Thorburn is a surname. Notable people with the surname include:
James, Jim, Jimmy, or Jamie Clark may refer to:
Boyle is an Irish, Scottish and English surname of Gaelic or Norman origin. In the northwest of Ireland it is one of the most common family names. Notable people with the surname include:
Stevenson is an English language patronymic surname meaning "son of Steven". Its first historical record is from pre-10th-century England. Another origin of the name is as a toponymic surname related to the place Stevenstone in Devon, England. There are variant spellings of the name, including Stephenson.
Halliday or Haliday is a surname. Notable people with the surname include:
Hardie is a surname. Notable people with the surname include:
Davidson is a patronymic surname, meaning "son/descendant of David". There are alternate spellings called septs, including those common in the British Isles and Scandinavia: Davidsen, Davisson, Davison, Daveson, Davidsson. While the given name comes from the Hebrew "David", meaning beloved, Davidson is rarely used as a masculine given name or nickname.
Tait is a Scottish surname which means 'pleasure' or 'delight'. The origins of the name can be traced back as far as 1100.
Currie is a surname in the English language. The name has numerous origins.
James Reid may refer to:
Goodfellow is a surname with English, Scottish or Irish origins. Notable people with the surname include:
James or Jim Russell may refer to:
Latham is an Old Scandinavian surname.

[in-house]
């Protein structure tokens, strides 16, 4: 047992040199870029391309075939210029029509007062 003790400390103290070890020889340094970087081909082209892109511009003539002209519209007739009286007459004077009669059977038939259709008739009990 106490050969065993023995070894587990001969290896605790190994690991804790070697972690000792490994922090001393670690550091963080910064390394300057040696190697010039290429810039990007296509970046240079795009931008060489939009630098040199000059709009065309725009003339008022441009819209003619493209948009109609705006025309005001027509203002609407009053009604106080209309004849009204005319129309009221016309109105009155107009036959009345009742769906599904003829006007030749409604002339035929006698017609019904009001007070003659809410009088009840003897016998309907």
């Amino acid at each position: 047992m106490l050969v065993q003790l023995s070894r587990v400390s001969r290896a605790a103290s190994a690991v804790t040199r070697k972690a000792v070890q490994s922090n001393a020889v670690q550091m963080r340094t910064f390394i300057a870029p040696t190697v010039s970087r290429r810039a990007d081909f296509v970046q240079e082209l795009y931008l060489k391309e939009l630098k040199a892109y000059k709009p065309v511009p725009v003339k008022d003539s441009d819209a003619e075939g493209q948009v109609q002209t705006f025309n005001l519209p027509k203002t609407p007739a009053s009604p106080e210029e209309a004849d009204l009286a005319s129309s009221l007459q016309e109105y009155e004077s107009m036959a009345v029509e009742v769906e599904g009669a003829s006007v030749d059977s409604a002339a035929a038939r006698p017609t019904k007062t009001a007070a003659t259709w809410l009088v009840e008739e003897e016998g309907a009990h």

Milne is a surname of Scottish origin, from the same source as Miller, and may refer to:
Gillies is both a Scottish surname and a given name shared by several notable people:
Grieve is a surname. Notable people with the surname include:
Coyne is a surname of Irish origin anglicised from the Gaelic Ó Cadhain meaning "descendant of Cadhan".
Gillett is a surname. Notable people with the surname include:
Hoy is an Scottish and Irish surname. The Irish origin of the name is derived from "Ó hEochaidh". Other surnames developed from "Ó hEochaidh" include: McKeogh, Kehoe, Hoey, Haughey, Haugh and Hough. Hoy is sometimes considered to be a variant of Haughey, and it is very common in Ulster. The first recording of the surname in Ireland is of one Elizabeth, daughter of Leuise and Martha Hoy, on February 8, 1646, at Holy Trinity (Christchurch), Cork.
Small is an English and Scottish surname, and it derives from the Old Norse Smålig meaning someone who is narrow or thin. Notable people with the surname include:
Parkinson is a surname, and may refer to: